Currently unavailable: for regular students
Degree: Mathematics and Physics (BSc MMathPhys) (Masters) - Warwick University
I study Maths and Physics at University of Warwick. I have always had a passion for understanding how and why the world behaves as it does, and so I particularly love phyiscs and the maths behind it all.
I am very patient and understanding. I have tutored at my Secondary School for Year 8/9 maths. More recently, I have externally tutored A Level Maths.
We will build basic knowledge on topics to reach an understanding ready to tackle exam questions. When this point is reached, we will
Most importantly, the tutorials will be directed to meet your needs. I will adapt my teaching methods and ask for your feeback, as we need to find the best approach for your learning.
To consolidate topics, I will ask you to explain them to me and think about examples where they can be applied, as I have found that teaching is the best form of learning.
I aim for the sessions to be enjoyable, so that you look forward to them. Learning shouldn't be a bore, should it?!
If there are any questions you'd like to ask me, send me a WebMail or book a Meet the Tutor Session through the site.
I look forward to hearing from you!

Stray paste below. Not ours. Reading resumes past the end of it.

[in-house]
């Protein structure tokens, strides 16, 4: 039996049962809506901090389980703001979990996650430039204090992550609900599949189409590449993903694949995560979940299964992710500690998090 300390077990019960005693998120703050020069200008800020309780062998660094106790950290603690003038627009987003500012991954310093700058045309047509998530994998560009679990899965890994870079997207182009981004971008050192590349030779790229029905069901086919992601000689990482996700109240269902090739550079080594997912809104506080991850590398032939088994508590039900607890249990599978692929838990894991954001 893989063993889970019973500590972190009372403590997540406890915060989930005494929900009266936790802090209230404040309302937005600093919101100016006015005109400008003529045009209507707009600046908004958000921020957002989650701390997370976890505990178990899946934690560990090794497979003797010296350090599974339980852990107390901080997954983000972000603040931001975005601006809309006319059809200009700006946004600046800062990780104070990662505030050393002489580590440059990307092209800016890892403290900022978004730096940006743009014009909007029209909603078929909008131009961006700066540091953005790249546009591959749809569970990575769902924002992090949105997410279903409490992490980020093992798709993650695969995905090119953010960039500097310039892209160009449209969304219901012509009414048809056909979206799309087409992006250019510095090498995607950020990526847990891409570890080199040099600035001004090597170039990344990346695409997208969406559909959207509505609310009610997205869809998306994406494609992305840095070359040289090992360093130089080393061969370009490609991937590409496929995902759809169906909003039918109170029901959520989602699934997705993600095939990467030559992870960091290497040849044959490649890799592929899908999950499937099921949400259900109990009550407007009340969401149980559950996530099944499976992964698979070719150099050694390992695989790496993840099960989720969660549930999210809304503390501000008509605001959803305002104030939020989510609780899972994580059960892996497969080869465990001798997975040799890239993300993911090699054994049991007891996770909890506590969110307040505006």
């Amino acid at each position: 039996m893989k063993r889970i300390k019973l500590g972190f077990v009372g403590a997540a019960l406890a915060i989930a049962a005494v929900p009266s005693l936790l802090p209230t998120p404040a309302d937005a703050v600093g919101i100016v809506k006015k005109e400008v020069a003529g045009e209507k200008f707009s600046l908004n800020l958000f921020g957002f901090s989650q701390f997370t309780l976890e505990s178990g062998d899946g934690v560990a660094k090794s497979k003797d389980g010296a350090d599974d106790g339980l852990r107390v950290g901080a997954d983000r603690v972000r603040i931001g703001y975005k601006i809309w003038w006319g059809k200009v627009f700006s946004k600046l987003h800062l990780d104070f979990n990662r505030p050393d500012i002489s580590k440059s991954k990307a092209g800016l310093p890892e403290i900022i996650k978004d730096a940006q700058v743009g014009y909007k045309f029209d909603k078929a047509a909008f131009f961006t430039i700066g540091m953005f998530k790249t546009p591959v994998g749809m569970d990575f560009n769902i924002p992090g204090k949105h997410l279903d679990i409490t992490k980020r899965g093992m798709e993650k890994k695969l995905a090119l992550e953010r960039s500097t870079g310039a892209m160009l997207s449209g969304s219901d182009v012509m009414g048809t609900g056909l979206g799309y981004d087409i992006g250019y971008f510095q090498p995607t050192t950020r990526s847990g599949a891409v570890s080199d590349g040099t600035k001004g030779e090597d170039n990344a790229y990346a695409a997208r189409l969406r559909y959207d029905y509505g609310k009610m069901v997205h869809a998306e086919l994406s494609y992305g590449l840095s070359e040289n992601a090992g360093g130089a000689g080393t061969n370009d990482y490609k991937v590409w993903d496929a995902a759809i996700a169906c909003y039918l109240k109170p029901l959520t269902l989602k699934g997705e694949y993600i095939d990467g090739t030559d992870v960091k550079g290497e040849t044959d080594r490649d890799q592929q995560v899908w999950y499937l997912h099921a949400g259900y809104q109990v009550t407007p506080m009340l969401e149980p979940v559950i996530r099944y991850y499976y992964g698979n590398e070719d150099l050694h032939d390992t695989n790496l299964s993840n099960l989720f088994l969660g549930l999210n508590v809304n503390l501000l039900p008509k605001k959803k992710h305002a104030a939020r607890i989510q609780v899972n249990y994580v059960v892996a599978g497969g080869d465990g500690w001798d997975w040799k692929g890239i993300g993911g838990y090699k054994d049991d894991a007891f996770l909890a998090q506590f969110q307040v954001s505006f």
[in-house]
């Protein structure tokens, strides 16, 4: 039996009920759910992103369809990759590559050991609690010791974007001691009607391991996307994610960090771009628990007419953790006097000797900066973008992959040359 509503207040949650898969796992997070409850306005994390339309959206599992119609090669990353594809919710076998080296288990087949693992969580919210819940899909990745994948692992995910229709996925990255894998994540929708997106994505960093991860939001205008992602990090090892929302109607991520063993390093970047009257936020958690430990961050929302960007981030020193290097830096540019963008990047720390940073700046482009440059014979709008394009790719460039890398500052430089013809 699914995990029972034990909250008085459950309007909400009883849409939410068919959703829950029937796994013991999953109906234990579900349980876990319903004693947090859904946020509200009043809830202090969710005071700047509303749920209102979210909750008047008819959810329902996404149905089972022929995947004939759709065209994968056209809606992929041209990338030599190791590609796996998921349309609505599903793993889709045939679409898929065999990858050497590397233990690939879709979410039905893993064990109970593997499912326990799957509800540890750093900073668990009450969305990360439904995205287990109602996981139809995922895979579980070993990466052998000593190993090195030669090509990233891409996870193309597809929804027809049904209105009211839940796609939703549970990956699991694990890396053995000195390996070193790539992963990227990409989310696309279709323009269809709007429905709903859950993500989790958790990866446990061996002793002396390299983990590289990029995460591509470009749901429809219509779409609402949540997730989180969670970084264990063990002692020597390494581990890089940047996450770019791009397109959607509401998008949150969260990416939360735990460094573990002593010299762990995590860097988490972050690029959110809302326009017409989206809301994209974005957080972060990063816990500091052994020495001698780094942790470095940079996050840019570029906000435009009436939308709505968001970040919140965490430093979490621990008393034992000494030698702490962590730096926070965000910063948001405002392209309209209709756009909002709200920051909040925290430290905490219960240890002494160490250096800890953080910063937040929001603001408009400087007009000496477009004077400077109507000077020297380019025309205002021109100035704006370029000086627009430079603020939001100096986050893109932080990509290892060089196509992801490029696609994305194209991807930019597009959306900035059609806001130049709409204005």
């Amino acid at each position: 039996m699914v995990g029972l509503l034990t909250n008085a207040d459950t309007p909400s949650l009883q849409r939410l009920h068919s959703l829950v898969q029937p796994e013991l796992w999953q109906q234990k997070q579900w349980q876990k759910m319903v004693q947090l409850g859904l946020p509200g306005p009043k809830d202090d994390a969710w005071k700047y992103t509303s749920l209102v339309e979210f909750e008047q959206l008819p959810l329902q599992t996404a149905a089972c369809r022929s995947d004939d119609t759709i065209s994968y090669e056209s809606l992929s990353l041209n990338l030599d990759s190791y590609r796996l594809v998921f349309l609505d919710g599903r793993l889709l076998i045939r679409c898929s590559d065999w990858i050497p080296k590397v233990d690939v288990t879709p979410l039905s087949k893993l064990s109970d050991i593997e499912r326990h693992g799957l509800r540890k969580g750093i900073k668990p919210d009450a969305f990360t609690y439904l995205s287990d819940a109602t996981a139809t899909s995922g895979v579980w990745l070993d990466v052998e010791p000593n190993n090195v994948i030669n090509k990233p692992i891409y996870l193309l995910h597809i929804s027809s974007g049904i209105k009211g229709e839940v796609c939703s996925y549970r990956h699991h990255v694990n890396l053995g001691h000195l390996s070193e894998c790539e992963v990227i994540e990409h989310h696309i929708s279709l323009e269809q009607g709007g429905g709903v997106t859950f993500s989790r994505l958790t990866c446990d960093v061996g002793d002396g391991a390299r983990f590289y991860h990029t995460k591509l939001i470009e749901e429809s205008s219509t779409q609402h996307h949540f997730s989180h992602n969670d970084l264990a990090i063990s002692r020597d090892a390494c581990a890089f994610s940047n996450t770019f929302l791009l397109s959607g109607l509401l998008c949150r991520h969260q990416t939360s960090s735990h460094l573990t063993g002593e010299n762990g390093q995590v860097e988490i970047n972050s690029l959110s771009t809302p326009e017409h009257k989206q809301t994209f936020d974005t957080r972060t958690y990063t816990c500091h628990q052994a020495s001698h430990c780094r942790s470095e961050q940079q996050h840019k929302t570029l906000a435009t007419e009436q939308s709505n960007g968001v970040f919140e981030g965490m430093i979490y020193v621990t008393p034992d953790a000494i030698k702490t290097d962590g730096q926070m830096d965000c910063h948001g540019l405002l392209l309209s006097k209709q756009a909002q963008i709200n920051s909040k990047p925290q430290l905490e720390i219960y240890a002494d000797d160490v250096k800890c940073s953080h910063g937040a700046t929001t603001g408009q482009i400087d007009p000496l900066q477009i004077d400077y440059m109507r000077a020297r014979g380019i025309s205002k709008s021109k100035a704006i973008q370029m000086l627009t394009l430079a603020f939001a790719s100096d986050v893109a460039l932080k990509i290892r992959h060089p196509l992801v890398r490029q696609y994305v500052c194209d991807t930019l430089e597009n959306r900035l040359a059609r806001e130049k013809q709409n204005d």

|Maths||A Level||£20 /hr|
|Physics||A Level||£20 /hr|
|Maths||13 Plus||£18 /hr|
|Maths||11 Plus||£18 /hr|
|.STEP.||Uni Admissions Test||£25 /hr|
|Before 12pm||12pm - 5pm||After 5pm|
Please get in touch for more detailed availability
Here, we have two equations involving two variables, x and y.
The question asks us to 'solve' the set of simultaneous equations.
Equivalently, it is asking us to find the x values (and corresponding y values) which satisfy both of the equations.
We can approach this by substituion:
We will rearrange one equation so that one of the variables, for example y, is the subject of the equation (i.e it is on one side of the equation with only x terms on the other).
Looking at the two equations, the first one is already in this form.
So now we can substitute y in terms of x into the second equation, giving:
(x+3)2 - x2 + 3 = -6x
Now we have an equation in terms of one variable, x, which we should be able to solve.
Expand out the terms and group like terms so that we have the equation in a form that we know we can solve from:
x2 + 3x + 3x + 9 - x2 + 3 = -6x
Collecting like terms and simplyfying (x, x2 and constants) on the Left:
6x + 12 = -6x
Bringing all terms to the LHS:
12x + 12 = 0
Factorising out the 12:
12(x + 1) = 0
Now, x + 1 = 0 as 12 doesn't equal zero
x = - 1
Substituing into the simpler equation for y (y = x + 3) gives:
y = - 1 + 3 = 2
We have now finished as we have the x and the corresponding y value that satisfy the simultaneous equations.see more